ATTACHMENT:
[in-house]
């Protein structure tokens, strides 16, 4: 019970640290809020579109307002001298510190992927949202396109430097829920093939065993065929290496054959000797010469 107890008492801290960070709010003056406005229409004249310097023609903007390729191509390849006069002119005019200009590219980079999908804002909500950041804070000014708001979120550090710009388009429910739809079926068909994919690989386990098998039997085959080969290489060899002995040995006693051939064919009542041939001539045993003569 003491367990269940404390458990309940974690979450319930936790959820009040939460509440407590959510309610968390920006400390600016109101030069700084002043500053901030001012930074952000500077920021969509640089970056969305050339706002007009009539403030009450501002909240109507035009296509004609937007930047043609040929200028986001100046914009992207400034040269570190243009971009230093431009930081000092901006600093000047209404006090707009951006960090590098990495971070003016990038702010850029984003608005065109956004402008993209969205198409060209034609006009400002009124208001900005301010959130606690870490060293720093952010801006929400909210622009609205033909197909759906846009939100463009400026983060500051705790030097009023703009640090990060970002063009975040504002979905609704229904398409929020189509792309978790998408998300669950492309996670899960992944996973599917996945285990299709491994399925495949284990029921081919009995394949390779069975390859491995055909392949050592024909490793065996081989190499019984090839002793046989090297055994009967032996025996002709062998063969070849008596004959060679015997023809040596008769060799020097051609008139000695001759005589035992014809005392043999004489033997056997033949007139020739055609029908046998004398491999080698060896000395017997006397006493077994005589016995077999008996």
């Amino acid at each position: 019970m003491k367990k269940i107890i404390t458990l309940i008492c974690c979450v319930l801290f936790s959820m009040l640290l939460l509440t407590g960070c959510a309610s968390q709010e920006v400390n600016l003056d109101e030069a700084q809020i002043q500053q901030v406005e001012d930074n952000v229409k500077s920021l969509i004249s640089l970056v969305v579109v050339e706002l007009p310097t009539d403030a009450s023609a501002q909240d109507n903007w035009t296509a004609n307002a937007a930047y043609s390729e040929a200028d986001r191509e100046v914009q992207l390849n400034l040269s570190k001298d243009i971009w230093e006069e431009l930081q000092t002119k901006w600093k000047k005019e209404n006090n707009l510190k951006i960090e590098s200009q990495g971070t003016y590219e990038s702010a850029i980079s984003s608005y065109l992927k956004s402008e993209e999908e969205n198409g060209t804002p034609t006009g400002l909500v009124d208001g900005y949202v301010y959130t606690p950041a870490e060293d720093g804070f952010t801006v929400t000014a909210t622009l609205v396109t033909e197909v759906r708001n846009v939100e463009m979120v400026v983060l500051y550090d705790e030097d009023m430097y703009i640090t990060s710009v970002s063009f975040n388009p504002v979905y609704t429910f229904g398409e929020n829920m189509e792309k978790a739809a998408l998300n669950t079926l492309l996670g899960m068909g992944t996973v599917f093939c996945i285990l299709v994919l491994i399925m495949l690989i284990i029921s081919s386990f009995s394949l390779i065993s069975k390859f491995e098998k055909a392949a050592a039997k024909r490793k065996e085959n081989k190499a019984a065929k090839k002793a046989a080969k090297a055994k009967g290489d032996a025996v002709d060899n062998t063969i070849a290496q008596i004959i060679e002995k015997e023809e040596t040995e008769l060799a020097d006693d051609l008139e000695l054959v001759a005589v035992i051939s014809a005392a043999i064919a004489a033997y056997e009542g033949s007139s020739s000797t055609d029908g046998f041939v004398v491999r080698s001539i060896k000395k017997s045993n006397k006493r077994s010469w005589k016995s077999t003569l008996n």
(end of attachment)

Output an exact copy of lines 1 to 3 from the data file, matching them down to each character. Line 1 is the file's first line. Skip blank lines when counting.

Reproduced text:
[in-house]
């Protein structure tokens, strides 16, 4: 019970640290809020579109307002001298510190992927949202396109430097829920093939065993065929290496054959000797010469 107890008492801290960070709010003056406005229409004249310097023609903007390729191509390849006069002119005019200009590219980079999908804002909500950041804070000014708001979120550090710009388009429910739809079926068909994919690989386990098998039997085959080969290489060899002995040995006693051939064919009542041939001539045993003569 003491367990269940404390458990309940974690979450319930936790959820009040939460509440407590959510309610968390920006400390600016109101030069700084002043500053901030001012930074952000500077920021969509640089970056969305050339706002007009009539403030009450501002909240109507035009296509004609937007930047043609040929200028986001100046914009992207400034040269570190243009971009230093431009930081000092901006600093000047209404006090707009951006960090590098990495971070003016990038702010850029984003608005065109956004402008993209969205198409060209034609006009400002009124208001900005301010959130606690870490060293720093952010801006929400909210622009609205033909197909759906846009939100463009400026983060500051705790030097009023703009640090990060970002063009975040504002979905609704229904398409929020189509792309978790998408998300669950492309996670899960992944996973599917996945285990299709491994399925495949284990029921081919009995394949390779069975390859491995055909392949050592024909490793065996081989190499019984090839002793046989090297055994009967032996025996002709062998063969070849008596004959060679015997023809040596008769060799020097051609008139000695001759005589035992014809005392043999004489033997056997033949007139020739055609029908046998004398491999080698060896000395017997006397006493077994005589016995077999008996």
């Amino acid at each position: 019970m003491k367990k269940i107890i404390t458990l309940i008492c974690c979450v319930l801290f936790s959820m009040l640290l939460l509440t407590g960070c959510a309610s968390q709010e920006v400390n600016l003056d109101e030069a700084q809020i002043q500053q901030v406005e001012d930074n952000v229409k500077s920021l969509i004249s640089l970056v969305v579109v050339e706002l007009p310097t009539d403030a009450s023609a501002q909240d109507n903007w035009t296509a004609n307002a937007a930047y043609s390729e040929a200028d986001r191509e100046v914009q992207l390849n400034l040269s570190k001298d243009i971009w230093e006069e431009l930081q000092t002119k901006w600093k000047k005019e209404n006090n707009l510190k951006i960090e590098s200009q990495g971070t003016y590219e990038s702010a850029i980079s984003s608005y065109l992927k956004s402008e993209e999908e969205n198409g060209t804002p034609t006009g400002l909500v009124d208001g900005y949202v301010y959130t606690p950041a870490e060293d720093g804070f952010t801006v929400t000014a909210t622009l609205v396109t033909e197909v759906r708001n846009v939100e463009m979120v400026v983060l500051y550090d705790e030097d009023m430097y703009i640090t990060s710009v970002s063009f975040n388009p504002v979905y609704t429910f229904g398409e929020n829920m189509e792309k978790a739809a998408l998300n669950t079926l492309l996670g899960m068909g992944t996973v599917f093939c996945i285990l299709v994919l491994i399925m495949l690989i284990i029921s081919s386990f009995s394949l390779i065993s069975k390859f491995e098998k055909a392949a050592a039997k024909r490793k065996e085959n081989k190499a019984a065929k090839k002793a046989a080969k090297a055994k009967g290489d032996a025996v002709d060899n062998t063969i070849a290496q008596i004959i060679e002995k015997e023809e040596t040995e008769l060799a020097d006693d051609l008139e000695l054959v001759a005589v035992i051939s014809a005392a043999i064919a004489a033997y056997e009542g033949s007139s020739s000797t055609d029908g046998f041939v004398v491999r080698s001539i060896k000395k017997s045993n006397k006493r077994s010469w005589k016995s077999t003569l008996n």